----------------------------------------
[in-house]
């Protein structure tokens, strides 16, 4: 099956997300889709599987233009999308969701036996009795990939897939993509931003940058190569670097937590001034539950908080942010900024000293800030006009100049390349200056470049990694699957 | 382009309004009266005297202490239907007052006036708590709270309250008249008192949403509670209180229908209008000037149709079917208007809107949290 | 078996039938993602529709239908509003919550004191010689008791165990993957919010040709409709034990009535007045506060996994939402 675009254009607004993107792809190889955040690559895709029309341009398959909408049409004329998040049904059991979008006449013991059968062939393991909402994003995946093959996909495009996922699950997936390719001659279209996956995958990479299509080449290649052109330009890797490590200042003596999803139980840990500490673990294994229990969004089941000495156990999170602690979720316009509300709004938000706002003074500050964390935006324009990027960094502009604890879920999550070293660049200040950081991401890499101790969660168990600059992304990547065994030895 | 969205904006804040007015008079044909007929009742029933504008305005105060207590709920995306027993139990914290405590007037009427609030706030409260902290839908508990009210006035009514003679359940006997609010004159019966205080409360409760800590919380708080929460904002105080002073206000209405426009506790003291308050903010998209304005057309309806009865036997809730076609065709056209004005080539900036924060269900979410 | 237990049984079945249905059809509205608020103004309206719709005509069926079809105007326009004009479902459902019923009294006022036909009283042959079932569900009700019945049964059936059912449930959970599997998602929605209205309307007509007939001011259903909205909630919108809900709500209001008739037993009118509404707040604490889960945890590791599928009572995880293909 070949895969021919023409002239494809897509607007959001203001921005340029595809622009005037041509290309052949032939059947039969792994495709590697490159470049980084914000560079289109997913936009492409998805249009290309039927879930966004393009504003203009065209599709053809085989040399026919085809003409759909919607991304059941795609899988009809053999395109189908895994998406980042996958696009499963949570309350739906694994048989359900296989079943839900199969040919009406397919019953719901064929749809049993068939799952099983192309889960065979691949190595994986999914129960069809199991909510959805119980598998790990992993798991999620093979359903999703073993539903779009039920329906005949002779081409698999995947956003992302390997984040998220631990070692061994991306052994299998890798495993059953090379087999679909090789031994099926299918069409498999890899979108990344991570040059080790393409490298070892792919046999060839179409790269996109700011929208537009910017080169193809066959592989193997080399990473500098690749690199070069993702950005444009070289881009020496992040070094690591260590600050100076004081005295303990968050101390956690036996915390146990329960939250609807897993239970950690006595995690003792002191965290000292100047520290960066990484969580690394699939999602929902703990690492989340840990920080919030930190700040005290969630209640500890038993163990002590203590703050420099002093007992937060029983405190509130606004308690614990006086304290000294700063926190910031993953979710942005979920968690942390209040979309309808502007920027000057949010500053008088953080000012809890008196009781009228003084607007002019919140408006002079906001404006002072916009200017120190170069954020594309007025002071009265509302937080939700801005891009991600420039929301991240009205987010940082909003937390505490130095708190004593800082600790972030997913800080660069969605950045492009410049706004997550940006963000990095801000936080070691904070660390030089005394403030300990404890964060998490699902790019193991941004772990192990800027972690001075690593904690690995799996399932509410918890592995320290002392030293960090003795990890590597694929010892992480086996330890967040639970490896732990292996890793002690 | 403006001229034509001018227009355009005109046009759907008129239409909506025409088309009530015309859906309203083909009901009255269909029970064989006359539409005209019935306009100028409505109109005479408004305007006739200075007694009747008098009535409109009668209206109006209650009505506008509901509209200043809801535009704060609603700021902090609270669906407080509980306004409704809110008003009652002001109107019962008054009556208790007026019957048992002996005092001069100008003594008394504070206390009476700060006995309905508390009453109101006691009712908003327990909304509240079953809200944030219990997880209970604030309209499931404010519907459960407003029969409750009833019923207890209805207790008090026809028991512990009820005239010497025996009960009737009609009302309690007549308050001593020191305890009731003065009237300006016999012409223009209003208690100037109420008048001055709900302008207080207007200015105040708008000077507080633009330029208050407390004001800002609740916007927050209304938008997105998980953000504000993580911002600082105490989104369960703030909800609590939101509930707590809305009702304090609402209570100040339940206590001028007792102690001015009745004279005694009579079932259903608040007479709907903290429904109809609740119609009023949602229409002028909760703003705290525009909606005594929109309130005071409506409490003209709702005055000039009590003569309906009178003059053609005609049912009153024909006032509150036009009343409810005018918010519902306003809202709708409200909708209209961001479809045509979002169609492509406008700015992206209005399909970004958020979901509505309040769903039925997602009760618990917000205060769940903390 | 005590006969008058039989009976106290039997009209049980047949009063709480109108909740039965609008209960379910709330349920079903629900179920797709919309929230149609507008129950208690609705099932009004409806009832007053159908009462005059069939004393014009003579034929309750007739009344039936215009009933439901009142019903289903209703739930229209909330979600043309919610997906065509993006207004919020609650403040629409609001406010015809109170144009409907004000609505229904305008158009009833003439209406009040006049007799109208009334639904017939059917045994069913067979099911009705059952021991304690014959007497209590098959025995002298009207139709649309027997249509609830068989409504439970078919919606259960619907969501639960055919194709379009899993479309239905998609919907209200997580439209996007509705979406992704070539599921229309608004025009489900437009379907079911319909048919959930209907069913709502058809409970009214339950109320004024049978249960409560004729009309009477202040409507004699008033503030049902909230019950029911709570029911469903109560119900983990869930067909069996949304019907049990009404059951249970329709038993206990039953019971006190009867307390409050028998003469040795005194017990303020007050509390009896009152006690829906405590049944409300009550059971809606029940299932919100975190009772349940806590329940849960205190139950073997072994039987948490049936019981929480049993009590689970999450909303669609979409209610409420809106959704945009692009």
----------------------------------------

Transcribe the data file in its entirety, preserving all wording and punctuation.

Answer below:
[in-house]
């Protein structure tokens, strides 16, 4: 099956997300889709599987233009999308969701036996009795990939897939993509931003940058190569670097937590001034539950908080942010900024000293800030006009100049390349200056470049990694699957 | 382009309004009266005297202490239907007052006036708590709270309250008249008192949403509670209180229908209008000037149709079917208007809107949290 | 078996039938993602529709239908509003919550004191010689008791165990993957919010040709409709034990009535007045506060996994939402 675009254009607004993107792809190889955040690559895709029309341009398959909408049409004329998040049904059991979008006449013991059968062939393991909402994003995946093959996909495009996922699950997936390719001659279209996956995958990479299509080449290649052109330009890797490590200042003596999803139980840990500490673990294994229990969004089941000495156990999170602690979720316009509300709004938000706002003074500050964390935006324009990027960094502009604890879920999550070293660049200040950081991401890499101790969660168990600059992304990547065994030895 | 969205904006804040007015008079044909007929009742029933504008305005105060207590709920995306027993139990914290405590007037009427609030706030409260902290839908508990009210006035009514003679359940006997609010004159019966205080409360409760800590919380708080929460904002105080002073206000209405426009506790003291308050903010998209304005057309309806009865036997809730076609065709056209004005080539900036924060269900979410 | 237990049984079945249905059809509205608020103004309206719709005509069926079809105007326009004009479902459902019923009294006022036909009283042959079932569900009700019945049964059936059912449930959970599997998602929605209205309307007509007939001011259903909205909630919108809900709500209001008739037993009118509404707040604490889960945890590791599928009572995880293909 070949895969021919023409002239494809897509607007959001203001921005340029595809622009005037041509290309052949032939059947039969792994495709590697490159470049980084914000560079289109997913936009492409998805249009290309039927879930966004393009504003203009065209599709053809085989040399026919085809003409759909919607991304059941795609899988009809053999395109189908895994998406980042996958696009499963949570309350739906694994048989359900296989079943839900199969040919009406397919019953719901064929749809049993068939799952099983192309889960065979691949190595994986999914129960069809199991909510959805119980598998790990992993798991999620093979359903999703073993539903779009039920329906005949002779081409698999995947956003992302390997984040998220631990070692061994991306052994299998890798495993059953090379087999679909090789031994099926299918069409498999890899979108990344991570040059080790393409490298070892792919046999060839179409790269996109700011929208537009910017080169193809066959592989193997080399990473500098690749690199070069993702950005444009070289881009020496992040070094690591260590600050100076004081005295303990968050101390956690036996915390146990329960939250609807897993239970950690006595995690003792002191965290000292100047520290960066990484969580690394699939999602929902703990690492989340840990920080919030930190700040005290969630209640500890038993163990002590203590703050420099002093007992937060029983405190509130606004308690614990006086304290000294700063926190910031993953979710942005979920968690942390209040979309309808502007920027000057949010500053008088953080000012809890008196009781009228003084607007002019919140408006002079906001404006002072916009200017120190170069954020594309007025002071009265509302937080939700801005891009991600420039929301991240009205987010940082909003937390505490130095708190004593800082600790972030997913800080660069969605950045492009410049706004997550940006963000990095801000936080070691904070660390030089005394403030300990404890964060998490699902790019193991941004772990192990800027972690001075690593904690690995799996399932509410918890592995320290002392030293960090003795990890590597694929010892992480086996330890967040639970490896732990292996890793002690 | 403006001229034509001018227009355009005109046009759907008129239409909506025409088309009530015309859906309203083909009901009255269909029970064989006359539409005209019935306009100028409505109109005479408004305007006739200075007694009747008098009535409109009668209206109006209650009505506008509901509209200043809801535009704060609603700021902090609270669906407080509980306004409704809110008003009652002001109107019962008054009556208790007026019957048992002996005092001069100008003594008394504070206390009476700060006995309905508390009453109101006691009712908003327990909304509240079953809200944030219990997880209970604030309209499931404010519907459960407003029969409750009833019923207890209805207790008090026809028991512990009820005239010497025996009960009737009609009302309690007549308050001593020191305890009731003065009237300006016999012409223009209003208690100037109420008048001055709900302008207080207007200015105040708008000077507080633009330029208050407390004001800002609740916007927050209304938008997105998980953000504000993580911002600082105490989104369960703030909800609590939101509930707590809305009702304090609402209570100040339940206590001028007792102690001015009745004279005694009579079932259903608040007479709907903290429904109809609740119609009023949602229409002028909760703003705290525009909606005594929109309130005071409506409490003209709702005055000039009590003569309906009178003059053609005609049912009153024909006032509150036009009343409810005018918010519902306003809202709708409200909708209209961001479809045509979002169609492509406008700015992206209005399909970004958020979901509505309040769903039925997602009760618990917000205060769940903390 | 005590006969008058039989009976106290039997009209049980047949009063709480109108909740039965609008209960379910709330349920079903629900179920797709919309929230149609507008129950208690609705099932009004409806009832007053159908009462005059069939004393014009003579034929309750007739009344039936215009009933439901009142019903289903209703739930229209909330979600043309919610997906065509993006207004919020609650403040629409609001406010015809109170144009409907004000609505229904305008158009009833003439209406009040006049007799109208009334639904017939059917045994069913067979099911009705059952021991304690014959007497209590098959025995002298009207139709649309027997249509609830068989409504439970078919919606259960619907969501639960055919194709379009899993479309239905998609919907209200997580439209996007509705979406992704070539599921229309608004025009489900437009379907079911319909048919959930209907069913709502058809409970009214339950109320004024049978249960409560004729009309009477202040409507004699008033503030049902909230019950029911709570029911469903109560119900983990869930067909069996949304019907049990009404059951249970329709038993206990039953019971006190009867307390409050028998003469040795005194017990303020007050509390009896009152006690829906405590049944409300009550059971809606029940299932919100975190009772349940806590329940849960205190139950073997072994039987948490049936019981929480049993009590689970999450909303669609979409209610409420809106959704945009692009």